The Application of Automated Reasoning to Formal Models of Combinatorial Optimization
 Applied Mathematics and Computation
"... Many formalisms have been proposed over the years to capture combinatorial optimization algorithms such as dynamic programming, branch and bound, and greedy. In 1989 Helman presented a common formalism that captures dynamic programming and branch and bound type algorithms. The formalism was late ..."
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Cited by 1 (0 self)
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Many formalisms have been proposed over the years to capture combinatorial optimization algorithms such as dynamic programming, branch and bound, and greedy. In 1989 Helman presented a common formalism that captures dynamic programming and branch and bound type algorithms. The formalism was later extended to include greedy algorithms. In this paper, we describe the application of automated reasoning techniques to the domain of our model, in particular considering some representational issues and demonstrating that proofs about the model can be obtained by an automated reasoning program. The longterm objective of this research is to develop a methodology for using automated reasoning to establish new results within the theory, including the derivation of new lower bounds and the discovery (and verification) of new combinatorial search strategies. 1 Introduction Many formalisms have been proposed over the years to capture combinatorial optimization algorithms such as dynami...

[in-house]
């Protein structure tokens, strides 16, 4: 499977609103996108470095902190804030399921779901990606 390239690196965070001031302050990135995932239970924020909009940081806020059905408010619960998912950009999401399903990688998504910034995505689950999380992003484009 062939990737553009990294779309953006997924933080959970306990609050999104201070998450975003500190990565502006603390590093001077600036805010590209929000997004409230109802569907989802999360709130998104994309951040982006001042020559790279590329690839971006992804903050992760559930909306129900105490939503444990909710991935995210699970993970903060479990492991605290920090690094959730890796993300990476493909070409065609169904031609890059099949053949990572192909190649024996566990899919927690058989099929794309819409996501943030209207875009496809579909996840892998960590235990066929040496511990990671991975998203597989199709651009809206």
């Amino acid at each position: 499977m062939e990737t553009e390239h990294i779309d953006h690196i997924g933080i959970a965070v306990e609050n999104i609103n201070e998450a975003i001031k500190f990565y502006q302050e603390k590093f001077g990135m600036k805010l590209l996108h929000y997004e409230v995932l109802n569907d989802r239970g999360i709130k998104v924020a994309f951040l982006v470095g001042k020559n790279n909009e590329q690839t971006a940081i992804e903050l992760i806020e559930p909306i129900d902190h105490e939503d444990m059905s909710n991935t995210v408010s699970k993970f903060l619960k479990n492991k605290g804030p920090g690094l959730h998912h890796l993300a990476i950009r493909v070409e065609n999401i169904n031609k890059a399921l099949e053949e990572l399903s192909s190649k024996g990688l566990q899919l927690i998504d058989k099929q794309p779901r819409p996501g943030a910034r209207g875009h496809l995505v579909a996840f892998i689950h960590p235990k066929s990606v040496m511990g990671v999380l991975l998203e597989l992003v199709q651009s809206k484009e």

Reasoning at Multiple Levels of Abstraction
"... . In order to be successful in complex domains involving hierarchies of dened terms, an automated reasoning program must be able to reason eectively at multiple levels of abstraction. At a minimum, this requires appropriate problem representations and good search strategies. Ideally, the reasoni ..."
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Cited by 1 (1 self)
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. In order to be successful in complex domains involving hierarchies of dened terms, an automated reasoning program must be able to reason eectively at multiple levels of abstraction. At a minimum, this requires appropriate problem representations and good search strategies. Ideally, the reasoning program reasons at high levels of abstraction when possible and appeals to arguments at lower levels of abstraction only as necessary. In this article, we describe our early experiences developing representations and search strategies for an application of automated reasoning to a problem domain from theoretical computer science. We then summarize some of the approaches we are considering to permit the automated reasoning program to reason eectively at multiple levels of abstraction. 1 Introduction Automated reasoning has been applied successfully to a number of problems from mathematics and formal logicincluding open questionsand to a variety of design and verication probl...
The Greedy Algorithms Class: Formalization, Synthesis and Generalization
, 1995
"... On the first hand, this report studies the class of Greedy Algorithms in order to find an as systematic as possible strategy that could be applied to the specification of some problems to lead to a correct program solving that problem. On the other hand, the standard formalisms underlying the G ..."
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On the first hand, this report studies the class of Greedy Algorithms in order to find an as systematic as possible strategy that could be applied to the specification of some problems to lead to a correct program solving that problem. On the other hand, the standard formalisms underlying the Greedy Algorithms (matroid, greedoid and matroid embedding) which are dependent on the particular type set are generalized to a formalism independent of any data type based on an algebraic specification setting.